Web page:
'Crimes Involving Moral Turpitude': The Constitutional and Persistent Immigration Law Doctrine


For over a century, American immigration law has provided that an alien is deportable for “crimes involving moral turpitude” (CIMT). For nearly as long, observers have lamented the persistence of the phrase, complaining of its antiquarianism and imprecision. These criticisms have ripened in recent years into the argument that the phrase is so vague as to be unconstitutional. Defenders of the phrase are scarce among judges and nonexistent in the scholarly community.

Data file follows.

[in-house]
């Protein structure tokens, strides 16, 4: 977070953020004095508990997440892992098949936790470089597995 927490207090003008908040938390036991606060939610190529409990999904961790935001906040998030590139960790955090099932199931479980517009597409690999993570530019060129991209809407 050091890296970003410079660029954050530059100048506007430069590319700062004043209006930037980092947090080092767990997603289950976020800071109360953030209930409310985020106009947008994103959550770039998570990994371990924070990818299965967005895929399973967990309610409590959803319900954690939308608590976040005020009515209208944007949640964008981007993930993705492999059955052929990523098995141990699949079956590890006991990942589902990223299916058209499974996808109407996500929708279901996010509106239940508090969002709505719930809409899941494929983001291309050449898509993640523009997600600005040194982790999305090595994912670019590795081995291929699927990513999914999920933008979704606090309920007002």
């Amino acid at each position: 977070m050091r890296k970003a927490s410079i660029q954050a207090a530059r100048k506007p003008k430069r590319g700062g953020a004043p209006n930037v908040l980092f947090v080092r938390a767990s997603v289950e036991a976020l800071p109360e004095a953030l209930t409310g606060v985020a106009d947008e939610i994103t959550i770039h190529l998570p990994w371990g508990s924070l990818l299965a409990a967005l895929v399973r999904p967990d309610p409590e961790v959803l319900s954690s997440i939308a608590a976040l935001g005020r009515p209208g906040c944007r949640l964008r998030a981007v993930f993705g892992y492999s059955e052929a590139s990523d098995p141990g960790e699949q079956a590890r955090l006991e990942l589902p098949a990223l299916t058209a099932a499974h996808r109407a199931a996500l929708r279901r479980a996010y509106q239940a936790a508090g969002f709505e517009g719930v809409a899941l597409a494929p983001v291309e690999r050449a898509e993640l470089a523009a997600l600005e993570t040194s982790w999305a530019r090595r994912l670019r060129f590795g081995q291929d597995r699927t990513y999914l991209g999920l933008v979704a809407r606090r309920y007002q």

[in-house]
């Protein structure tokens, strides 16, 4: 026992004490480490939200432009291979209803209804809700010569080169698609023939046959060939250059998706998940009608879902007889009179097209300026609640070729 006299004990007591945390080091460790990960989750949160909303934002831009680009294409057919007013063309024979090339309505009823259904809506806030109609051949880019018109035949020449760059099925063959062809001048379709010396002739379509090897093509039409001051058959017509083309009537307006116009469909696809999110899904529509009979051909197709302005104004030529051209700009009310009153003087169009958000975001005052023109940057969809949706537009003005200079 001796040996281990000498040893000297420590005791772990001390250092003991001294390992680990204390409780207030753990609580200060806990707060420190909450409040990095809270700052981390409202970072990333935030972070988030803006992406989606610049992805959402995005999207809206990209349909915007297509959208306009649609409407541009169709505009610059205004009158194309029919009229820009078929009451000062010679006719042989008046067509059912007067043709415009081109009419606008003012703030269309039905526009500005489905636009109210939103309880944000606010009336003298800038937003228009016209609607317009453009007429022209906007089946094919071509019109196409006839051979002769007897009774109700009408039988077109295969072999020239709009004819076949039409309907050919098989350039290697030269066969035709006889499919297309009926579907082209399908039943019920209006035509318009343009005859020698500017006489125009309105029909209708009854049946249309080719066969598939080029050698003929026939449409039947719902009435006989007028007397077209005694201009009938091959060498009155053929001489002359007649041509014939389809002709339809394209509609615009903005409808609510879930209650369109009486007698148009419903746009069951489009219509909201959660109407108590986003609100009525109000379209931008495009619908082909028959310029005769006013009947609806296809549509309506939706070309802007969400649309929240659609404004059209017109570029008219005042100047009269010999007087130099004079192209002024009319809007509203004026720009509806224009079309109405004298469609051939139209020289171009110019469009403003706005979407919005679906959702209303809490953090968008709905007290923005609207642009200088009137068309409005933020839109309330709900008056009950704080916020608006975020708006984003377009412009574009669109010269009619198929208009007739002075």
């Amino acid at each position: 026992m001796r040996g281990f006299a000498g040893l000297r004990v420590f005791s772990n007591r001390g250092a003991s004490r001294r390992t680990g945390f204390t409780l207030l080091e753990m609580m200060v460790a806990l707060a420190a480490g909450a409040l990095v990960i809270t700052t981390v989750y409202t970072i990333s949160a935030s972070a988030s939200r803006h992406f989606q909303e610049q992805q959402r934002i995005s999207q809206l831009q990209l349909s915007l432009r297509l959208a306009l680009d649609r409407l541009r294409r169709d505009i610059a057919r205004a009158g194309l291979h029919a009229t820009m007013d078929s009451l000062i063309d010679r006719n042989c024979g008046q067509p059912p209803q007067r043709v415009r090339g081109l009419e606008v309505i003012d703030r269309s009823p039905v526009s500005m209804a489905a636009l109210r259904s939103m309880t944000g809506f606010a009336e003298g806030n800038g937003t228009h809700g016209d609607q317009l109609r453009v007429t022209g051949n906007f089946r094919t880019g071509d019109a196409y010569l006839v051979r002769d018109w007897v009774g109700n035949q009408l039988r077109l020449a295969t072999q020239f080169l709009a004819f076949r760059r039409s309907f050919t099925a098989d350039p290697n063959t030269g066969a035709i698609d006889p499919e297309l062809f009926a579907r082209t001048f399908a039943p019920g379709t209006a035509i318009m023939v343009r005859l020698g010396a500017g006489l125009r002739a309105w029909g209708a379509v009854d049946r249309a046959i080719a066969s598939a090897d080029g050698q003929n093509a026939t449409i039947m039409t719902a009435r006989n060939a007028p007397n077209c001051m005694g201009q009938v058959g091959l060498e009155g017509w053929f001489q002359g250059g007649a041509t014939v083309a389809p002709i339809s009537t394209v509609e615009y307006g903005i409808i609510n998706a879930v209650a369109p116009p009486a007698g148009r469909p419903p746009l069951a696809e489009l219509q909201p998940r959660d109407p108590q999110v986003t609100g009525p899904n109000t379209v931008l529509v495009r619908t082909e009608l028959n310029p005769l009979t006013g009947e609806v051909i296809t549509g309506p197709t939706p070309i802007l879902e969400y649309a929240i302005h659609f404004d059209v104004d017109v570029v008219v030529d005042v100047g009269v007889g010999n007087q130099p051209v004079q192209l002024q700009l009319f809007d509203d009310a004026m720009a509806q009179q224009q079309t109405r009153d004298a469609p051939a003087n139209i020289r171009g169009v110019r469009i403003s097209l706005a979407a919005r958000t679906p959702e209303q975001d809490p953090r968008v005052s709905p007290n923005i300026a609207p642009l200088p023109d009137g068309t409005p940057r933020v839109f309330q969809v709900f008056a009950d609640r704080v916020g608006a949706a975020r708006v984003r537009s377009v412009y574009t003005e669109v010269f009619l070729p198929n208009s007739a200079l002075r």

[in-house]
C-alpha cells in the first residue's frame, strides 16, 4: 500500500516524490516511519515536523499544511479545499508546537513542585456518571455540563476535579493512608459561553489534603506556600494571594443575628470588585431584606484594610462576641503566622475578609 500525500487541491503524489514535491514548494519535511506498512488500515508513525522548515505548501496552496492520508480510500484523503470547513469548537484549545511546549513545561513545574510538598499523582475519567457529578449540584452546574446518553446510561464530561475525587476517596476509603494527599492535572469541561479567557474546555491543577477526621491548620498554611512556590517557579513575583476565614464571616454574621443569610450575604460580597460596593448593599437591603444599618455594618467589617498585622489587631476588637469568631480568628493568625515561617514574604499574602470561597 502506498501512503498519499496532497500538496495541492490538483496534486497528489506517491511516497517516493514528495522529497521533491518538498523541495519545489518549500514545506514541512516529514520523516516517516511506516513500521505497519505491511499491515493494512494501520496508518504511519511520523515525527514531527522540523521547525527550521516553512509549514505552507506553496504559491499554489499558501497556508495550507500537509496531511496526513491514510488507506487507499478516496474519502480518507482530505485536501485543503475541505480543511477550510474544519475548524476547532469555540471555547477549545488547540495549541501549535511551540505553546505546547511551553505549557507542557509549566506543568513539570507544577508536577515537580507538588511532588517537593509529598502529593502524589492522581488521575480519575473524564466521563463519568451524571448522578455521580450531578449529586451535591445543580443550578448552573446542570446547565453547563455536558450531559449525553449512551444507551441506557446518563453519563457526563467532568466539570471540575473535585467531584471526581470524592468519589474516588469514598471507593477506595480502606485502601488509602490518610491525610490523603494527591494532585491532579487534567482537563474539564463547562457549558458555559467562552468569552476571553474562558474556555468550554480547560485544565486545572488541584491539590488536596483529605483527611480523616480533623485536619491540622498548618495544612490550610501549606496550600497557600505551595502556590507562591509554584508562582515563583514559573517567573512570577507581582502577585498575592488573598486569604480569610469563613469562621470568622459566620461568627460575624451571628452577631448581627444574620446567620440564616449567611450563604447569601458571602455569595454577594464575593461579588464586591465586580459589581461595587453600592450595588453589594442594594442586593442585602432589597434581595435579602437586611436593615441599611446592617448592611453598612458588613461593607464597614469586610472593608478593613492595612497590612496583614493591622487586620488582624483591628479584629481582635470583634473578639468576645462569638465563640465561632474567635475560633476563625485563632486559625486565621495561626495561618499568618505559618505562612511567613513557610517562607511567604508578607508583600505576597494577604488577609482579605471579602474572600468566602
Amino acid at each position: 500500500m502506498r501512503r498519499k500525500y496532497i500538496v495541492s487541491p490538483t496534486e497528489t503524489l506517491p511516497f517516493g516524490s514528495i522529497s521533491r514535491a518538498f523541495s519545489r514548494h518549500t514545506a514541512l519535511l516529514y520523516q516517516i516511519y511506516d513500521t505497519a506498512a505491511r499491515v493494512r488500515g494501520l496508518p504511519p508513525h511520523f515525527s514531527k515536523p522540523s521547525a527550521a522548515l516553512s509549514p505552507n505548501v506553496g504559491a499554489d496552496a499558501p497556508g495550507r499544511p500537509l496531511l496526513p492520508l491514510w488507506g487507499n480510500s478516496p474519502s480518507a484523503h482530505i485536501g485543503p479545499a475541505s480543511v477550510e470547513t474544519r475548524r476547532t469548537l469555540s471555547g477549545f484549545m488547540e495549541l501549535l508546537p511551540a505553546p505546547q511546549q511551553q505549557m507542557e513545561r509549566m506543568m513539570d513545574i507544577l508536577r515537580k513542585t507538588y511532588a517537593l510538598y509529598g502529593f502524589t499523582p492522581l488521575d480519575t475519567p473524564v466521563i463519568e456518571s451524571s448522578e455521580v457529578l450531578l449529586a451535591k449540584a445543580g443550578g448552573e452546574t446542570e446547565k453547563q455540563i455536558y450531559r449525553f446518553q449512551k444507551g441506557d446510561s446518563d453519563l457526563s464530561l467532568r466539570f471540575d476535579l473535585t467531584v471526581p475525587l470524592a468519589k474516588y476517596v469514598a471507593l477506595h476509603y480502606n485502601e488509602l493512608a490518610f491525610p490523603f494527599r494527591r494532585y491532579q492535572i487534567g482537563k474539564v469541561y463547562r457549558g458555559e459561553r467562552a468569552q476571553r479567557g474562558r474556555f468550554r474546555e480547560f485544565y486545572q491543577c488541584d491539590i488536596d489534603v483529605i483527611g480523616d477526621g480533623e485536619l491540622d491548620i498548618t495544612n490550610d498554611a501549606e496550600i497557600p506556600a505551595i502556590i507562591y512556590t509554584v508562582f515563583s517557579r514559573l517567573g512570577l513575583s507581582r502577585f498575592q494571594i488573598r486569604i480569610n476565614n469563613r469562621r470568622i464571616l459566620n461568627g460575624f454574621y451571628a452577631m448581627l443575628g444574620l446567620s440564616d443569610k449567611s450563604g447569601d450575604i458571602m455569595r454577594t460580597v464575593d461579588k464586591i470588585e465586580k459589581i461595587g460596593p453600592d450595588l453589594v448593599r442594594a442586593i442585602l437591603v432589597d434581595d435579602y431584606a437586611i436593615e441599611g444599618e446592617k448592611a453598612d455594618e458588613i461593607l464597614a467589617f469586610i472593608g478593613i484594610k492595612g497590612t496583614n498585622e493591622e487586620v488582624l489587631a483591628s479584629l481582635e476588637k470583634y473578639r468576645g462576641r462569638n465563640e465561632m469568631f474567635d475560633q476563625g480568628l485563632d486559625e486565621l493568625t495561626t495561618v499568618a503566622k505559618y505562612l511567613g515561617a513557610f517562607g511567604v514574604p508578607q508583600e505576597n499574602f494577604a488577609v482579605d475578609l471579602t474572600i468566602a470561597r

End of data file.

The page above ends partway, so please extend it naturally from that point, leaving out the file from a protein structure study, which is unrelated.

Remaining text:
This Article offers a defense of the CIMT provisions, built upon a more thorough understanding of their history. It demonstrates that Congress has acknowledged objections to the CIMT provisions but ultimately rejected these criticisms. The recent void-for-vagueness precedents cited to support the invalidation of the CIMT provisions are, for the most part, inapposite. Furthermore, the argument that the CIMT provisions are indeterminate, because there is no moral consensus in American contemporary society, is overstated. The Article concludes that the CIMT provisions reflect and highlight the differences between criminal law, which punishes discrete acts, and immigration law, which sets a minimum moral threshold for inclusion in a political community. The CIMT provisions invest executive officials with a measure of discretion, channeled by precedent, that allows them to achieve the goals of immigration law.